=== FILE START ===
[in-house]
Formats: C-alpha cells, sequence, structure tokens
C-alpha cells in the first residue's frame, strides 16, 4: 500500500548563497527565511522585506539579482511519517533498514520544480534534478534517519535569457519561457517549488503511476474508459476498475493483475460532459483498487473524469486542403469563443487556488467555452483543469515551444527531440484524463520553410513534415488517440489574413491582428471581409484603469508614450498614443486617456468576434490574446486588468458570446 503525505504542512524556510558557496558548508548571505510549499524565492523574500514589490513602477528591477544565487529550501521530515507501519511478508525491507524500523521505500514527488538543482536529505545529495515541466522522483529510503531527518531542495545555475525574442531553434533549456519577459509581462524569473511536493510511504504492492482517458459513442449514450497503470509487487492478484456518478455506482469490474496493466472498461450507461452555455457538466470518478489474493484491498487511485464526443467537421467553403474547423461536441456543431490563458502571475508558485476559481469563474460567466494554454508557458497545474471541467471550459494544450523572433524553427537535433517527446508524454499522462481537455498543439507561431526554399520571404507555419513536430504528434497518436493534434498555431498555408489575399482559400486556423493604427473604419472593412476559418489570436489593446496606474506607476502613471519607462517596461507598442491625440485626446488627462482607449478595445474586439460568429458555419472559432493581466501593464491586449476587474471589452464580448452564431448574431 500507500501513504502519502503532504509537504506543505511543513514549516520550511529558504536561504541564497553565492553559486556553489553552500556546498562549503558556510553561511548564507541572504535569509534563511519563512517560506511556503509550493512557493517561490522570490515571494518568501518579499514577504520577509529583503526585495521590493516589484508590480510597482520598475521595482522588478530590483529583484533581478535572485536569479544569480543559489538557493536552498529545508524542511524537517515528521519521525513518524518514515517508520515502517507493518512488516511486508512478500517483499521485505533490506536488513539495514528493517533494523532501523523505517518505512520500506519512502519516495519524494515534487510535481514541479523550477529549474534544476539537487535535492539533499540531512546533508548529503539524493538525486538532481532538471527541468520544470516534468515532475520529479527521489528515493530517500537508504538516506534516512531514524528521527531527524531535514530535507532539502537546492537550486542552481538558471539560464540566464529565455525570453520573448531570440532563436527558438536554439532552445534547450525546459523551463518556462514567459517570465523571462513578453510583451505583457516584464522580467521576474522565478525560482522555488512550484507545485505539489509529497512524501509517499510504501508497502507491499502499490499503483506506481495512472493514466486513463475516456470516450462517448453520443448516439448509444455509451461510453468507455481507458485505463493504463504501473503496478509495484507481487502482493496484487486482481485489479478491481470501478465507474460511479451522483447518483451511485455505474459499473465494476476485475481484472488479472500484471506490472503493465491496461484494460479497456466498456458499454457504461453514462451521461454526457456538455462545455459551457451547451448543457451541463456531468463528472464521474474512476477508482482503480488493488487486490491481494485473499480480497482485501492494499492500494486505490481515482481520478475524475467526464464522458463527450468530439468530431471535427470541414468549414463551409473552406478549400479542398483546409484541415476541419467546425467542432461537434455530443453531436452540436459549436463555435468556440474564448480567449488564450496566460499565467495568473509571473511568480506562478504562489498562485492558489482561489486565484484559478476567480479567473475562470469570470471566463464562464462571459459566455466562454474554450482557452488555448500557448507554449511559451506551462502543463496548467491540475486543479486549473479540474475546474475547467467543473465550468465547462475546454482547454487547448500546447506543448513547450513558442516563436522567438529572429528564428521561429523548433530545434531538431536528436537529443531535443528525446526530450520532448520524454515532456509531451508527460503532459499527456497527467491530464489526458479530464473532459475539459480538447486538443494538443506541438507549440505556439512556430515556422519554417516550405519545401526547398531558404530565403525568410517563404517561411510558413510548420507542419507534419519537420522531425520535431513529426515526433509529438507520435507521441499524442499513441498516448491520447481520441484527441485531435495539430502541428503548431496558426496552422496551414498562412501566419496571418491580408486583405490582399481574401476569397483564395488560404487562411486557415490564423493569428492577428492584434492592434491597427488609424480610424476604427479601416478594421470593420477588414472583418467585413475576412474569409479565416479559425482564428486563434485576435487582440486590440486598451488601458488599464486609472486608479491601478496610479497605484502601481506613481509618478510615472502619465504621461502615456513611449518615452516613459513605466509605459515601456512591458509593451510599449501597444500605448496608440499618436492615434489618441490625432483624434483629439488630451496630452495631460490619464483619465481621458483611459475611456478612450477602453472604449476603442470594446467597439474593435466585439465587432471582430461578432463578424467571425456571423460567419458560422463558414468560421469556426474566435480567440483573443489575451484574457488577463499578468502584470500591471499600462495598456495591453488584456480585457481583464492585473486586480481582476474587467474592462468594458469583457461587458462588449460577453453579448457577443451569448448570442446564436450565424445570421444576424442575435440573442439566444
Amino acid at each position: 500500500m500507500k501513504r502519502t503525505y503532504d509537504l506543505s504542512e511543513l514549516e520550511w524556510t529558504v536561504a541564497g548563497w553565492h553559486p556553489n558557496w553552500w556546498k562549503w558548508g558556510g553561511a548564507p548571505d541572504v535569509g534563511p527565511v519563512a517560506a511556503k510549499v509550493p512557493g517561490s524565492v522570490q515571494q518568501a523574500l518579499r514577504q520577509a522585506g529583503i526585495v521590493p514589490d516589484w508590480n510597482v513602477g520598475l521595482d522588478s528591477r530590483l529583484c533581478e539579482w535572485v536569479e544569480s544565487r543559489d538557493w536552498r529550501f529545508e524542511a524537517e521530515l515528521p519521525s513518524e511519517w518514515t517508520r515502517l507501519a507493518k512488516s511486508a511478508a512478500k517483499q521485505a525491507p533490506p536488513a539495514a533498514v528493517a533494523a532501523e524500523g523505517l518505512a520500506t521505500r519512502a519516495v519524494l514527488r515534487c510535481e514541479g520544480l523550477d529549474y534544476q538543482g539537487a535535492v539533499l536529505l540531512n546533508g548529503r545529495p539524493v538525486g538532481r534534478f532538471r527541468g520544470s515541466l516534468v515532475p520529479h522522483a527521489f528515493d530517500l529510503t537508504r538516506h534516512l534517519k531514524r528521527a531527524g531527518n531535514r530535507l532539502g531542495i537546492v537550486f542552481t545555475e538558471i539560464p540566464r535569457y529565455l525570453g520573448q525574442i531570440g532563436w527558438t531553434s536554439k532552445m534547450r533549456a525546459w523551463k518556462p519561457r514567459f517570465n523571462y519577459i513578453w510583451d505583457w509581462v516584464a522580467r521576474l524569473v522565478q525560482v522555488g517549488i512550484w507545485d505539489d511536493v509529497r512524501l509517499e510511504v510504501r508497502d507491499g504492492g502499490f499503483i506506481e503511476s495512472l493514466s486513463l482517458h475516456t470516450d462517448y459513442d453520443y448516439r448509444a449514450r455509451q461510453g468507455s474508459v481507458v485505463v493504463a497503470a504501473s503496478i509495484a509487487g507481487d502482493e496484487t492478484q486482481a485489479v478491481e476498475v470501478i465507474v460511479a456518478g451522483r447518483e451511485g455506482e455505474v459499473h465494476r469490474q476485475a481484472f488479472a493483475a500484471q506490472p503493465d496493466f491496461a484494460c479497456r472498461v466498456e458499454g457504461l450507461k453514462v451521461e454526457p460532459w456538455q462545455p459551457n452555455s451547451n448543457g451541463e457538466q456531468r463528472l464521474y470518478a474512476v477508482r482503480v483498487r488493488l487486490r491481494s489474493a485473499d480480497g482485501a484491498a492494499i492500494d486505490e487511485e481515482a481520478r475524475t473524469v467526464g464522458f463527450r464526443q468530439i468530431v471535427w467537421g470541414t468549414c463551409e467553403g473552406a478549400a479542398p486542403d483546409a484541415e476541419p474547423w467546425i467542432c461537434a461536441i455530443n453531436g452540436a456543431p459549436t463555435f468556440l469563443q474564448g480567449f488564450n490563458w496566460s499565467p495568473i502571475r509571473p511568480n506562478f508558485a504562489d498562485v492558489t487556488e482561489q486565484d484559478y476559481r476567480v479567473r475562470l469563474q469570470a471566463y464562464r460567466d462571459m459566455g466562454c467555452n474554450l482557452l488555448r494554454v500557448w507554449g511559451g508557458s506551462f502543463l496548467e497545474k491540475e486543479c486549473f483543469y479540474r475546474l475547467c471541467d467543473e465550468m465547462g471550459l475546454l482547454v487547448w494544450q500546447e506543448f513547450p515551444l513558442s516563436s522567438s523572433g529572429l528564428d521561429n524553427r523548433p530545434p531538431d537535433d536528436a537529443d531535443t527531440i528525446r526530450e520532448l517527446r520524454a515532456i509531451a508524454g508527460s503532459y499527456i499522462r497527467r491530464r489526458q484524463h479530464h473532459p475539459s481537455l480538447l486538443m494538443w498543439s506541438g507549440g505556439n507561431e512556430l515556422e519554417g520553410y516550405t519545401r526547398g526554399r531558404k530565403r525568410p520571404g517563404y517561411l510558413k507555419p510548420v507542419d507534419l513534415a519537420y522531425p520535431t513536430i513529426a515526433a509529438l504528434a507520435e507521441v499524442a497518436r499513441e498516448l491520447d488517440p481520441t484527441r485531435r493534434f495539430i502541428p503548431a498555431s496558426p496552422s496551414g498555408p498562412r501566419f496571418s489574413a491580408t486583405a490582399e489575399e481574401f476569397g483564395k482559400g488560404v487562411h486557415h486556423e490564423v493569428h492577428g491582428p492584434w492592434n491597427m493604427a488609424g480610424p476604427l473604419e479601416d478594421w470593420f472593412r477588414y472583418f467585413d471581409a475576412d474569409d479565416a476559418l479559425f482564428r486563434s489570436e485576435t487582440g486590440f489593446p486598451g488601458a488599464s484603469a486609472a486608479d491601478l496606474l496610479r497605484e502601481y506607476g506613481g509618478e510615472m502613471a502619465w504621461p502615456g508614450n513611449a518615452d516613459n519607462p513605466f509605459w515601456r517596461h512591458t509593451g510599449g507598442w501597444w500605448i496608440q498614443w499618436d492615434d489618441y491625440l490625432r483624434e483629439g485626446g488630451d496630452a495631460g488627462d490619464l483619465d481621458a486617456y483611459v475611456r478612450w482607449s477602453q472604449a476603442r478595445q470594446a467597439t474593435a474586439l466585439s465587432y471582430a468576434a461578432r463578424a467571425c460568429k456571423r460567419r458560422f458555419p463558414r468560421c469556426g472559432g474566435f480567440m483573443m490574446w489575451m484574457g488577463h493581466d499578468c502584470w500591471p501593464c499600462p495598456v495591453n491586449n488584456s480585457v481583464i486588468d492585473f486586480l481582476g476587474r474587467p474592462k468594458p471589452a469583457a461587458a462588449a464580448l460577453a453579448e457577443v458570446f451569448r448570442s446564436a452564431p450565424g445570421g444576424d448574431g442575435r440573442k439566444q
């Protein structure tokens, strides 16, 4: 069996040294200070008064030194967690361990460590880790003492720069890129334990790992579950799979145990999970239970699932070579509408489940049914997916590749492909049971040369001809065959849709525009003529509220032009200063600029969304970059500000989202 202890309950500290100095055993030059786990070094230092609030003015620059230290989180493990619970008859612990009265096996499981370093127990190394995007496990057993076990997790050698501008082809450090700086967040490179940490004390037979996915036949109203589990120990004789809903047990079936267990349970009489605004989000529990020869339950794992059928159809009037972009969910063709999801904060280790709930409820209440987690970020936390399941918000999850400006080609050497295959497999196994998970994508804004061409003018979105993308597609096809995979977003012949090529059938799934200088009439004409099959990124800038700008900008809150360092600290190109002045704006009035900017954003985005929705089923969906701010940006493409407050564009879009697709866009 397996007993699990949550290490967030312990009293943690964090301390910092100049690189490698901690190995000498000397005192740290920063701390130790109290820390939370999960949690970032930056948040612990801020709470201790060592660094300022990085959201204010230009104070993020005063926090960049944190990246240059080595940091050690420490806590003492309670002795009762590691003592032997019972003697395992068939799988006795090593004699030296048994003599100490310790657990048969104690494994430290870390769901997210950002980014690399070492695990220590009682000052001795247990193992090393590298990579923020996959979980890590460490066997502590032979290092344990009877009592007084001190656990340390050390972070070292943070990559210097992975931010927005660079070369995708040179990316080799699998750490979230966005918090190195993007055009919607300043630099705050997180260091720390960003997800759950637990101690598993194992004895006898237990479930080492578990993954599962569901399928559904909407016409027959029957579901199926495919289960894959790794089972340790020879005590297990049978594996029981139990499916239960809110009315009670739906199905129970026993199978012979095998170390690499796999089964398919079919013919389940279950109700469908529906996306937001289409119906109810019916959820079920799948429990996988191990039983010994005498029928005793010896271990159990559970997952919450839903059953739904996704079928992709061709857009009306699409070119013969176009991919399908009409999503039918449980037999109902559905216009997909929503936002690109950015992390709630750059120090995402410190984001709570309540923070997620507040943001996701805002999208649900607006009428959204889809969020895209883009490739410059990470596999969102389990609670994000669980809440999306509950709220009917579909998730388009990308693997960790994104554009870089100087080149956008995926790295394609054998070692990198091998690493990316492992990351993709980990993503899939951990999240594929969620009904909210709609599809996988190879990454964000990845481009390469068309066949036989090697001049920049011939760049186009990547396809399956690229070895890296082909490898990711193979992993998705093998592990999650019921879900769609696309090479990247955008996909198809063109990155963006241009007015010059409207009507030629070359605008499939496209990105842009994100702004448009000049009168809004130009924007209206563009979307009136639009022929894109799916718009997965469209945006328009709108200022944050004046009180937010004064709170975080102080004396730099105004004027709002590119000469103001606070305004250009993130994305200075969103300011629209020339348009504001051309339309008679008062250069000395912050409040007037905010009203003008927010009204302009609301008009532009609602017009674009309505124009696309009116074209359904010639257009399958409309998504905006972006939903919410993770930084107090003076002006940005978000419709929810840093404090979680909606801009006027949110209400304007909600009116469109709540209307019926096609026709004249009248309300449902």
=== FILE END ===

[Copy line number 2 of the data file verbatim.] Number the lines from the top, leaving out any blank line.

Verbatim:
Formats: C-alpha cells, sequence, structure tokens